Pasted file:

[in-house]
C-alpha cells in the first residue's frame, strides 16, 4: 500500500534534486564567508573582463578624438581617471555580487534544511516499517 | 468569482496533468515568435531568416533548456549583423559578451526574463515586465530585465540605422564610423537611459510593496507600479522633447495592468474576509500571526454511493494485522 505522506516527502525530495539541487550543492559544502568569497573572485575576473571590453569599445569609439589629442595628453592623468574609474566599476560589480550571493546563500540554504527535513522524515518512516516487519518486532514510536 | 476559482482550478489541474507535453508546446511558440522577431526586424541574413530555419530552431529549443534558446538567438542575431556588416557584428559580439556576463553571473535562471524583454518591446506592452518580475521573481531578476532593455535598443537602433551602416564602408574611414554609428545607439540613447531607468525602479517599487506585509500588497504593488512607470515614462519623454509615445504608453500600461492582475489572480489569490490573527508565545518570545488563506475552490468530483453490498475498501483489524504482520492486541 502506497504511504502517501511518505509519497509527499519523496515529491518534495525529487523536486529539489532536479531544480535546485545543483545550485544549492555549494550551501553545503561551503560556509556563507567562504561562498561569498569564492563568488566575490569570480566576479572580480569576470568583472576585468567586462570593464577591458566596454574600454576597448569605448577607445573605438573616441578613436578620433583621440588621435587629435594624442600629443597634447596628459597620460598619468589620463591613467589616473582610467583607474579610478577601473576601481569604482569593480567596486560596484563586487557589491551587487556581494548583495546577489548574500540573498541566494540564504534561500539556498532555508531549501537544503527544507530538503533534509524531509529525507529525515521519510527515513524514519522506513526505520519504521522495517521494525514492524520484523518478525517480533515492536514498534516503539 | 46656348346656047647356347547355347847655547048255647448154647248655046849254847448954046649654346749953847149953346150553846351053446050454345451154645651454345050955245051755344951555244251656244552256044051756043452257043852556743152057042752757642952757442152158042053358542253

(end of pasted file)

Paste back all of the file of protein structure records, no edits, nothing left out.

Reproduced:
[in-house]
C-alpha cells in the first residue's frame, strides 16, 4: 500500500534534486564567508573582463578624438581617471555580487534544511516499517 | 468569482496533468515568435531568416533548456549583423559578451526574463515586465530585465540605422564610423537611459510593496507600479522633447495592468474576509500571526454511493494485522 505522506516527502525530495539541487550543492559544502568569497573572485575576473571590453569599445569609439589629442595628453592623468574609474566599476560589480550571493546563500540554504527535513522524515518512516516487519518486532514510536 | 476559482482550478489541474507535453508546446511558440522577431526586424541574413530555419530552431529549443534558446538567438542575431556588416557584428559580439556576463553571473535562471524583454518591446506592452518580475521573481531578476532593455535598443537602433551602416564602408574611414554609428545607439540613447531607468525602479517599487506585509500588497504593488512607470515614462519623454509615445504608453500600461492582475489572480489569490490573527508565545518570545488563506475552490468530483453490498475498501483489524504482520492486541 502506497504511504502517501511518505509519497509527499519523496515529491518534495525529487523536486529539489532536479531544480535546485545543483545550485544549492555549494550551501553545503561551503560556509556563507567562504561562498561569498569564492563568488566575490569570480566576479572580480569576470568583472576585468567586462570593464577591458566596454574600454576597448569605448577607445573605438573616441578613436578620433583621440588621435587629435594624442600629443597634447596628459597620460598619468589620463591613467589616473582610467583607474579610478577601473576601481569604482569593480567596486560596484563586487557589491551587487556581494548583495546577489548574500540573498541566494540564504534561500539556498532555508531549501537544503527544507530538503533534509524531509529525507529525515521519510527515513524514519522506513526505520519504521522495517521494525514492524520484523518478525517480533515492536514498534516503539 | 46656348346656047647356347547355347847655547048255647448154647248655046849254847448954046649654346749953847149953346150553846351053446050454345451154645651454345050955245051755344951555244251656244552256044051756043452257043852556743152057042752757642952757442152158042053358542253